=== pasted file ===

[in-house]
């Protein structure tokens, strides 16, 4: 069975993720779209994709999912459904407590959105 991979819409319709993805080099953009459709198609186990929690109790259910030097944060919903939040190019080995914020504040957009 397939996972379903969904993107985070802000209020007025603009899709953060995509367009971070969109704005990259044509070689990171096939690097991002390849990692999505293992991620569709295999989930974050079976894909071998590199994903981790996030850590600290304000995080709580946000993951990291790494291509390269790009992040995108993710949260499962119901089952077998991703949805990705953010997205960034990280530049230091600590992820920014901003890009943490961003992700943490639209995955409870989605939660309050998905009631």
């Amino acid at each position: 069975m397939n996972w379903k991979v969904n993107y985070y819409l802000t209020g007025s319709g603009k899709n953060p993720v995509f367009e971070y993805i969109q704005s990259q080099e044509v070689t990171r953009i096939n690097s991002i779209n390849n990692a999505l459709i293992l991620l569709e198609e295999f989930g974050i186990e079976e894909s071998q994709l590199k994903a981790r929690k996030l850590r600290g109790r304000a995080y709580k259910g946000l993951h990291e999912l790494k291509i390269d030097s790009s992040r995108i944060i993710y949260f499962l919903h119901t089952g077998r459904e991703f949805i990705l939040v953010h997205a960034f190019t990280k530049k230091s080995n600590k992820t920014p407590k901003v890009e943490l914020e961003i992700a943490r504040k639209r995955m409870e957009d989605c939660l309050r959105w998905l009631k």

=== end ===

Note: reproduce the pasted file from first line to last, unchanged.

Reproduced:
[in-house]
């Protein structure tokens, strides 16, 4: 069975993720779209994709999912459904407590959105 991979819409319709993805080099953009459709198609186990929690109790259910030097944060919903939040190019080995914020504040957009 397939996972379903969904993107985070802000209020007025603009899709953060995509367009971070969109704005990259044509070689990171096939690097991002390849990692999505293992991620569709295999989930974050079976894909071998590199994903981790996030850590600290304000995080709580946000993951990291790494291509390269790009992040995108993710949260499962119901089952077998991703949805990705953010997205960034990280530049230091600590992820920014901003890009943490961003992700943490639209995955409870989605939660309050998905009631």
């Amino acid at each position: 069975m397939n996972w379903k991979v969904n993107y985070y819409l802000t209020g007025s319709g603009k899709n953060p993720v995509f367009e971070y993805i969109q704005s990259q080099e044509v070689t990171r953009i096939n690097s991002i779209n390849n990692a999505l459709i293992l991620l569709e198609e295999f989930g974050i186990e079976e894909s071998q994709l590199k994903a981790r929690k996030l850590r600290g109790r304000a995080y709580k259910g946000l993951h990291e999912l790494k291509i390269d030097s790009s992040r995108i944060i993710y949260f499962l919903h119901t089952g077998r459904e991703f949805i990705l939040v953010h997205a960034f190019t990280k530049k230091s080995n600590k992820t920014p407590k901003v890009e943490l914020e961003i992700a943490r504040k639209r995955m409870e957009d989605c939660l309050r959105w998905l009631k």